I had been waiting
anxiously for several hours, and dusk was approaching when the bear
appeared. My guide, Garry Nemetchek had put me on my stand in the
early afternoon, then gone to check on my father (pictured with me
above), who was hunting a stand in another area. I was unaware that
Garry had returned and was watching from a distance. Although he was
a lifelong professional guide, he had never guided a black powder
hunter before, and was skeptical about my muzzleloader.
From his position, Garry could not see the bear, but was able to
watch me aim and fire. Even to a professional bear hunter, who had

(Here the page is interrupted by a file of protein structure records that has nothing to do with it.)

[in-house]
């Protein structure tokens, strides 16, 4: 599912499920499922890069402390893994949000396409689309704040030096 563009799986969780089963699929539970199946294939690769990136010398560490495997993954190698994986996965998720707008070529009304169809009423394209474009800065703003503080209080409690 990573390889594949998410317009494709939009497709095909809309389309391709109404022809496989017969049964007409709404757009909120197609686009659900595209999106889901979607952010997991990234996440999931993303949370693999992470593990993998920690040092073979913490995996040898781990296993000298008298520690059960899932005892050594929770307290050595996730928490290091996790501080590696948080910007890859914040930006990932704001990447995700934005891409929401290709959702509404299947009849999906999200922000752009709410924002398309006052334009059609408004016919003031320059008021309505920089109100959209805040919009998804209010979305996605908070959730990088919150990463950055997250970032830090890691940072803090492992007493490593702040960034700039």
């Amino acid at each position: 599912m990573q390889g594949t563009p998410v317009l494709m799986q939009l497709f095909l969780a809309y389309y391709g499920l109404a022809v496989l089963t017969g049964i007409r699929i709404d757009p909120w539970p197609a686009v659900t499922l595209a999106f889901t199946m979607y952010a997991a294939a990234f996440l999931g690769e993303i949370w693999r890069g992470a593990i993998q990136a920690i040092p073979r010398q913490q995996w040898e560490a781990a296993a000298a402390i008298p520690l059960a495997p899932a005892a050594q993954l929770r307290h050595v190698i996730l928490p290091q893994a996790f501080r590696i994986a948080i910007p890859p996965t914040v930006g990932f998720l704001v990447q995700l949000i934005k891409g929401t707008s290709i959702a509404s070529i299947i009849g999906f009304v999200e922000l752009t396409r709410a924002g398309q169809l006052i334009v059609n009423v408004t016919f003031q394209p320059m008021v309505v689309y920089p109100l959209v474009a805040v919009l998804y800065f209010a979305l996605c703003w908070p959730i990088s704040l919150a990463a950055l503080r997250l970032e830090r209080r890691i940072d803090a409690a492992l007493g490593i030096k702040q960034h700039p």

literally seen dozens of bears shot with high power rifles, the fire
and smoke and roar of a heavy black powder rifle charge at dusk was a
stirring experience. The shot was well placed. The bear bolted into
the bush and traveled about 60 yards before dropping. The heavy slug
had traveled completely through the huge bear, coming to rest under
the hide on the far side.
I was especially proud to have taken this trophy with a traditional
19th century style muzzleloader as Garry had told me that earlier in
the season a hunter using a modern, scoped, high power rifle had
missed an opportunity at a huge bear in this same area. When skinning
the bear we found the half healed wound on his rump. Traditional
craftsmanship and skill had succeeded where modern technology had
Tal has lots of good muzzleloader information at
Muzzleloading Site, Tell him I sent you.